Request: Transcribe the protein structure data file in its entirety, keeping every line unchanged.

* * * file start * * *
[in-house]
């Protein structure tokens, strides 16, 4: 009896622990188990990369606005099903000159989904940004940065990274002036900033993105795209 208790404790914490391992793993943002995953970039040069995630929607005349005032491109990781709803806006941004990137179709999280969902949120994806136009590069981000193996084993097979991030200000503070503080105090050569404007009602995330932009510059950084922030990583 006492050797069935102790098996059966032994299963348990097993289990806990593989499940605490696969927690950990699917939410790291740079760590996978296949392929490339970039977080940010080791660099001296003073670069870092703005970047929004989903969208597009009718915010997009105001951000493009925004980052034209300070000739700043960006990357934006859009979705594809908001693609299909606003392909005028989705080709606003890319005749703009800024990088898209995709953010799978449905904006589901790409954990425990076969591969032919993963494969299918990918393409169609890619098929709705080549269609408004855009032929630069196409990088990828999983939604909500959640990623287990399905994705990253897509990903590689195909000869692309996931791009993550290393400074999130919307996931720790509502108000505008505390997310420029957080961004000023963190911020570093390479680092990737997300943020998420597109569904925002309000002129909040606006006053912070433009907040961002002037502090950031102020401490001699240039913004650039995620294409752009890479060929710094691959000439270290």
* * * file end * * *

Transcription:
[in-house]
């Protein structure tokens, strides 16, 4: 009896622990188990990369606005099903000159989904940004940065990274002036900033993105795209 208790404790914490391992793993943002995953970039040069995630929607005349005032491109990781709803806006941004990137179709999280969902949120994806136009590069981000193996084993097979991030200000503070503080105090050569404007009602995330932009510059950084922030990583 006492050797069935102790098996059966032994299963348990097993289990806990593989499940605490696969927690950990699917939410790291740079760590996978296949392929490339970039977080940010080791660099001296003073670069870092703005970047929004989903969208597009009718915010997009105001951000493009925004980052034209300070000739700043960006990357934006859009979705594809908001693609299909606003392909005028989705080709606003890319005749703009800024990088898209995709953010799978449905904006589901790409954990425990076969591969032919993963494969299918990918393409169609890619098929709705080549269609408004855009032929630069196409990088990828999983939604909500959640990623287990399905994705990253897509990903590689195909000869692309996931791009993550290393400074999130919307996931720790509502108000505008505390997310420029957080961004000023963190911020570093390479680092990737997300943020998420597109569904925002309000002129909040606006006053912070433009907040961002002037502090950031102020401490001699240039913004650039995620294409752009890479060929710094691959000439270290």